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Re: The Viral Economy

Post by Carpet_pissr »

Kraken wrote: Wed Oct 13, 2021 6:14 pm
Carpet_pissr wrote: Wed Oct 13, 2021 5:02 pm
Kraken wrote: Wed Oct 13, 2021 3:35 pm
Carpet_pissr wrote: Wed Oct 13, 2021 12:14 pm Also, why not the East Coast? I get that LA is the biggest port, but Newark/NY is just as big (or very close) as LA in terms of import volume IIRC from my previous life's career 5ish years ago.
Because there's a continent in the way? Asian trade is mostly west coast shipping unless they want to navigate the canal.
I’m not following. The same (or within a couple of percentage points) volume of goods come into Newark/NY as LA.
It's rather a lot farther to sail.
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I think you misunderstood my question. I’m pretty aware of the geography. :p

My question (more of a musing, really, I’m not THAT interested) was not why most goods from China come into the US via LA, but why the Biden focus on the LA port (vs others, specifically Newark, which is practically as big).

I would think to get things REALLY flowing, logistically, you make this kind of push with the biggest ports on both coasts, not just one.
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Re: The Viral Economy

Post by Isgrimnur »

Jaymann wrote: Wed Oct 13, 2021 6:52 pm
Isgrimnur wrote: Wed Oct 13, 2021 6:43 pm The Arctic should be ice-free in a while.
Do you think that 17th century explorers who searched in vain for a northwest passage would be impressed that 21st century man fucking created one.
Or horrified.
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Re: The Viral Economy

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Carpet_pissr wrote: Wed Oct 13, 2021 6:57 pm My question (more of a musing, really, I’m not THAT interested) was not why most goods from China come into the US via LA, but why the Biden focus on the LA port (vs others, specifically Newark, which is practically as big).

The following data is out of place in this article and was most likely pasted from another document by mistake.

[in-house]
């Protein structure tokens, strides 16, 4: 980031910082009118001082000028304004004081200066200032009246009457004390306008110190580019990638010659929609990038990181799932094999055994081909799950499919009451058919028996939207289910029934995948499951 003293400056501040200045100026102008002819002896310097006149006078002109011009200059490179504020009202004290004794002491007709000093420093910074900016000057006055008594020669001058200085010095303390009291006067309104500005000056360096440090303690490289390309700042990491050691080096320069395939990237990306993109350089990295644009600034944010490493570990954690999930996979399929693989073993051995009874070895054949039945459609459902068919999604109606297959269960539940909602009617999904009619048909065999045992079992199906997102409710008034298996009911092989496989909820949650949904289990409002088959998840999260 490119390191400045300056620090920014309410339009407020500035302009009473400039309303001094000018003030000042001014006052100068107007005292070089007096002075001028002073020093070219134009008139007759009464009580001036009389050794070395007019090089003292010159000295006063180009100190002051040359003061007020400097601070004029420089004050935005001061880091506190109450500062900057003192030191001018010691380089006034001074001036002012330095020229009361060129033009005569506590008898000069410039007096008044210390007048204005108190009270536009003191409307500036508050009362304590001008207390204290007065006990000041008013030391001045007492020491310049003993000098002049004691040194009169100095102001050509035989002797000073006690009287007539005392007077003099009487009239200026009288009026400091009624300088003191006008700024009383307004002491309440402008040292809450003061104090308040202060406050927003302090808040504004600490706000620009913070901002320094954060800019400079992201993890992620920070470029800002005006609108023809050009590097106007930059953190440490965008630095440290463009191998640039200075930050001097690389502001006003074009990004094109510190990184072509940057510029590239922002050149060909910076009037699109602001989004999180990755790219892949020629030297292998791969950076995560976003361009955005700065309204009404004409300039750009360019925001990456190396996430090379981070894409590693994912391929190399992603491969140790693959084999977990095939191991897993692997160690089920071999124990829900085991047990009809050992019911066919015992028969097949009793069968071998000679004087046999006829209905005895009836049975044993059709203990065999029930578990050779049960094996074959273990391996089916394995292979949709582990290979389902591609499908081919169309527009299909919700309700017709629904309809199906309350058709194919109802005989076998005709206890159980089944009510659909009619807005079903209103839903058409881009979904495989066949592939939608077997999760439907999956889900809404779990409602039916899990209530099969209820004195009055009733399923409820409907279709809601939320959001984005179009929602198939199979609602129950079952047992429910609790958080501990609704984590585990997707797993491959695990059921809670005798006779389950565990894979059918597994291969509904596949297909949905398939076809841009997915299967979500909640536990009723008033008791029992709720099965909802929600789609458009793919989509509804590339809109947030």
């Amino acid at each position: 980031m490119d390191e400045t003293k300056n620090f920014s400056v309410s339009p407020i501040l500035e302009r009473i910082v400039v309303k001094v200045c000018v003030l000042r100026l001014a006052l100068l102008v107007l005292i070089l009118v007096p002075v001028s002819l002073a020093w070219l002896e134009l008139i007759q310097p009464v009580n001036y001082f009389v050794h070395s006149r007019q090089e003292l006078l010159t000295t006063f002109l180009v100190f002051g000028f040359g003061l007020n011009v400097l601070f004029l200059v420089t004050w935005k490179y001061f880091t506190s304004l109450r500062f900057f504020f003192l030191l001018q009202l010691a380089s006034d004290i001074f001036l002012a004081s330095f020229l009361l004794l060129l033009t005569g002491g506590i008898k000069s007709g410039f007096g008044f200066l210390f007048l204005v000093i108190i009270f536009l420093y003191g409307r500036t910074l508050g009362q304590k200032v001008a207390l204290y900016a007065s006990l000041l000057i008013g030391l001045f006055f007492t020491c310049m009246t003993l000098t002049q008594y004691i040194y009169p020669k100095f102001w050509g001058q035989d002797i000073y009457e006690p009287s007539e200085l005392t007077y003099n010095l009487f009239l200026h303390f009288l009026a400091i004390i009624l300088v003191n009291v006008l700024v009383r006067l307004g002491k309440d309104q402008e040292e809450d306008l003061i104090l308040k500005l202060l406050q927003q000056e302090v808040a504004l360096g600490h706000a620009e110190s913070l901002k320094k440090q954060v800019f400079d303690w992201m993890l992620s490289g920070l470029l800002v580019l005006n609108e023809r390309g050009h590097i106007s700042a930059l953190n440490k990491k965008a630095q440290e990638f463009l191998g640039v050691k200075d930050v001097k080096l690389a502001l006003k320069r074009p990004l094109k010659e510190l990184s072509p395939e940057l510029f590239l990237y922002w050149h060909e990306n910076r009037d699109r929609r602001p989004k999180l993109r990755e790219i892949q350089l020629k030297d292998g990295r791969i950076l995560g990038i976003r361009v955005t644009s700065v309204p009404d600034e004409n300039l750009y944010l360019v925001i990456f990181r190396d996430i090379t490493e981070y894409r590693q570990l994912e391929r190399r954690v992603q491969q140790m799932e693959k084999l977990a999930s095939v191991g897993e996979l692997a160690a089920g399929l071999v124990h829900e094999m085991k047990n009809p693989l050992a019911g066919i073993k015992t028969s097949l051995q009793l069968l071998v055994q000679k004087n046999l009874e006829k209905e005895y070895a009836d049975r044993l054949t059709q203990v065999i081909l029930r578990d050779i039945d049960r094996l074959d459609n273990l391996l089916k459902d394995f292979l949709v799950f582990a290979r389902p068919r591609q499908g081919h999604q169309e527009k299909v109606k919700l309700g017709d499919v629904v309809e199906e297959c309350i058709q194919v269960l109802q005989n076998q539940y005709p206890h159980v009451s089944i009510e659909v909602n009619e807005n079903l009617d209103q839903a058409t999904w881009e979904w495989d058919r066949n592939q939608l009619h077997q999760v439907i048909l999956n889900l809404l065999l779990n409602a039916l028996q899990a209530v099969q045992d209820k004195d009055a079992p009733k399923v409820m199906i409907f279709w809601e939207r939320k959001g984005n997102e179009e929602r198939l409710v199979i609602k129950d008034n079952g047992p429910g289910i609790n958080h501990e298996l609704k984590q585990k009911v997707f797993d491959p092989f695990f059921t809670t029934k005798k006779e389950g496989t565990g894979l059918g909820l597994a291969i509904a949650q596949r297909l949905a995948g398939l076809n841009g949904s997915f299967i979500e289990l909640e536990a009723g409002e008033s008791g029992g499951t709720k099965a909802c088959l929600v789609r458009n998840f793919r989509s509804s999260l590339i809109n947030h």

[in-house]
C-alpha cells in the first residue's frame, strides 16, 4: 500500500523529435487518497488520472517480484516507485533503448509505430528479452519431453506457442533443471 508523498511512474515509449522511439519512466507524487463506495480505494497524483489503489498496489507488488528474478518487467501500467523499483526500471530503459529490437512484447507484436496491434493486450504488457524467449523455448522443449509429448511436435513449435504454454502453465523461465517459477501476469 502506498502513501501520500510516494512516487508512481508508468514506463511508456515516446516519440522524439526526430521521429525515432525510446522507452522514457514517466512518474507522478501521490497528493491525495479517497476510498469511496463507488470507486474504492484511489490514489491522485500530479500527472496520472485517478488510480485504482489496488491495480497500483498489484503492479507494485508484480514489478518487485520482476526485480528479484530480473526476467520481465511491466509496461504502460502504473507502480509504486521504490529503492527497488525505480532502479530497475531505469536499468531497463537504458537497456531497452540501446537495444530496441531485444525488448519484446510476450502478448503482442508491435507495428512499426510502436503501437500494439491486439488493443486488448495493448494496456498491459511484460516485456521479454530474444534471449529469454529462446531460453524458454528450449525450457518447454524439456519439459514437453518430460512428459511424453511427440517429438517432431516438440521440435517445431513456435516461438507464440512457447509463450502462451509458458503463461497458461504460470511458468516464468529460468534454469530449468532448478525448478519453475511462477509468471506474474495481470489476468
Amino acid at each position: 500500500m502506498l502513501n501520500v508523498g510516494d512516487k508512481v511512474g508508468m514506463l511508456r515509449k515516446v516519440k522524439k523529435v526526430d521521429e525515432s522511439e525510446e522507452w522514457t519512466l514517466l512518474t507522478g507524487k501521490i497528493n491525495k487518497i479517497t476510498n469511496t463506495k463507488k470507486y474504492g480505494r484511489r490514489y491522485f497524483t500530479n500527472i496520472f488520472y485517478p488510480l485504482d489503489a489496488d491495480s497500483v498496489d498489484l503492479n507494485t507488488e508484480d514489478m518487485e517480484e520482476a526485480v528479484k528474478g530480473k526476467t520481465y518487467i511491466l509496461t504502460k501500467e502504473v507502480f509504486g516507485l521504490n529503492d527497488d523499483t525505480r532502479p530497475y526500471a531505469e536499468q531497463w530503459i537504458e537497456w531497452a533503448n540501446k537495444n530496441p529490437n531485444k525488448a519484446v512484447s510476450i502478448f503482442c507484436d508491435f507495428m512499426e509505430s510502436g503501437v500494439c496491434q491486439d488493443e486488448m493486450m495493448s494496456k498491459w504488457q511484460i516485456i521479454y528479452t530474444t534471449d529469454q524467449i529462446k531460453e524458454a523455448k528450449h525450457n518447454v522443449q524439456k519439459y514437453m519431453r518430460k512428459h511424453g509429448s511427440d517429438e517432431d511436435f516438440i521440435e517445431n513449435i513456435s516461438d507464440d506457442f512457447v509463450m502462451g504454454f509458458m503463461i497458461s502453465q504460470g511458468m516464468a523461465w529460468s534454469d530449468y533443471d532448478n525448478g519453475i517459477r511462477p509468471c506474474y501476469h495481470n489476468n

I would think to get things REALLY flowing, logistically, you make this kind of push with the biggest ports on both coasts, not just one.
LA port officially has the worst backups right now, so I'm guessing this is more of a "we gotta start somewhere" type situation. But yeah, the East Coast isn't faring much better. NY Times article on the shipping crisis (paywall) focusing on the port of Savannah:
It has come to this in the Great Supply Chain Disruption: They are running out of places to put things at one of the largest ports in the United States [Savannah]. As major ports contend with a staggering pileup of cargo, what once seemed like a temporary phenomenon — a traffic jam that would eventually dissipate — is increasingly viewed as a new reality that could require a substantial refashioning of the world’s shipping infrastructure.

As the Savannah port works through the backlog, [the executive director of the Georgia Ports Authority] has reluctantly forced ships to wait at sea for more than nine days. On a recent afternoon, more than 20 ships were stuck in the queue, anchored up to 17 miles off the coast in the Atlantic. Such lines have become common around the globe, from the more than 50 ships marooned last week in the Pacific near Los Angeles to smaller numbers bobbing off terminals in the New York area, to hundreds waylaid off ports in China.

The turmoil in the shipping industry and the broader crisis in supply chains is showing no signs of relenting. It stands as a gnawing source of worry throughout the global economy, challenging once-hopeful assumptions of a vigorous return to growth as vaccines limit the spread of the pandemic.
malchior